Driving up the Koolau coast to Malaekahana’s famous rural camping grounds from Kahaluu, it’s impossible to miss the dozens of large signs and banners hung along Kamehameha Highway. “Soon… no more country,” reads one; “What a pity, another city,” reads another; “keep the country, country.”
It’s a sentiment that has become popular with folks all over the island—my roommate’s used Volvo has a “keep the country, country,” bumper sticker on it that’s got to be more than a decade old—but it’s been a predominant principle for the residents of Koolau Loa’s small, coastal towns for much longer than that.
Through a (now) more than 15-year process, these small communities determined that this principle should be a major factor built into the Koolau Loa Sustainable Communities Plan (KLSCP)—the guide to how this region of Oahu ought to evolve during the next few decades. But in 2010, the large-scale development project commonly referred to as Envision Laie, which would develop rural Malaekahana, found its way into the KLSCP and has been causing division in the Koolau Loa community ever since.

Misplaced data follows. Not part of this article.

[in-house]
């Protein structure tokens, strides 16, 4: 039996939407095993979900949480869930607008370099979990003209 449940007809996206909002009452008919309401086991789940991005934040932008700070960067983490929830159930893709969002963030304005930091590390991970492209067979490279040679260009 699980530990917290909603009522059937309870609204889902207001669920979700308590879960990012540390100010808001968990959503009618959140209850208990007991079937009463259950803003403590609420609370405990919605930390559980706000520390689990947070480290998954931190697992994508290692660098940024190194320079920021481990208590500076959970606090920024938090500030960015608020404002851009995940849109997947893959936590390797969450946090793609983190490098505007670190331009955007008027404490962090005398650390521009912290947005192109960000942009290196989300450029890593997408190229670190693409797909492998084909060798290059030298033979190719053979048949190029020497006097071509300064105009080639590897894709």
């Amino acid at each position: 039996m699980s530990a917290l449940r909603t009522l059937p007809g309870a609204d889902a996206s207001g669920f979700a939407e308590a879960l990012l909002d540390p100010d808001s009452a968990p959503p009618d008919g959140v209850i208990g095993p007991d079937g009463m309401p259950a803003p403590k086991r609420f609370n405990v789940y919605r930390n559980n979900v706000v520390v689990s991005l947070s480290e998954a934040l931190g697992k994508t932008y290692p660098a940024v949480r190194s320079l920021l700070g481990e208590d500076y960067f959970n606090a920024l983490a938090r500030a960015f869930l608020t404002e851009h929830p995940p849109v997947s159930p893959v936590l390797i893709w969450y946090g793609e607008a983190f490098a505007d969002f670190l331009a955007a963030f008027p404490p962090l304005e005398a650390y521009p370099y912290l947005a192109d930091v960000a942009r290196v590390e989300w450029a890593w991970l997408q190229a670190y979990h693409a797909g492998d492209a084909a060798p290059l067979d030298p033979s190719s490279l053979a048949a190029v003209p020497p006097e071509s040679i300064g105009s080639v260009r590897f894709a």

The Honolulu City Council’s zoning committee will meet on Thursday, March 5, and its chair, Ikaika Anderson, said last week that he intends to introduce amendments to city bill 47. Bill 47 was introduced in 2013 to give the go-ahead on the current version of the KLSCP, including Envision Laie. Anderson says his amendments would remove the elements of the Envision Laie plan that would move the existing urban growth boundary to allow for development of Malaekahana. Anderson told the Independent that he was unsure how his fellow committee members would vote on the proposed amendments.
The plan also calls for upgrades to the Polynesian Cultural Center (PCC) and Brigham Young University (BYU)—both managed by Hawaii Reserves Inc. (HRI), the for-profit wing of the Church of Jesus Christ of Latter-day Saints (Mormon Church)—as well as in Laie proper and Kahuku. Anderson’s amendments wouldn’t affect those parts of the project.
The Envision Laie project, which is funded by the Mormon Church, calls for the construction of 875 new housing units, an adjacent light-industrial park, a shopping center, a school and the other associated community needs that will have to be built such as support infrastructure like roads and sewers, on what is now open land in Malaekahana. Such development would, essentially, link the towns of Laie and Kahuku, creating one large town.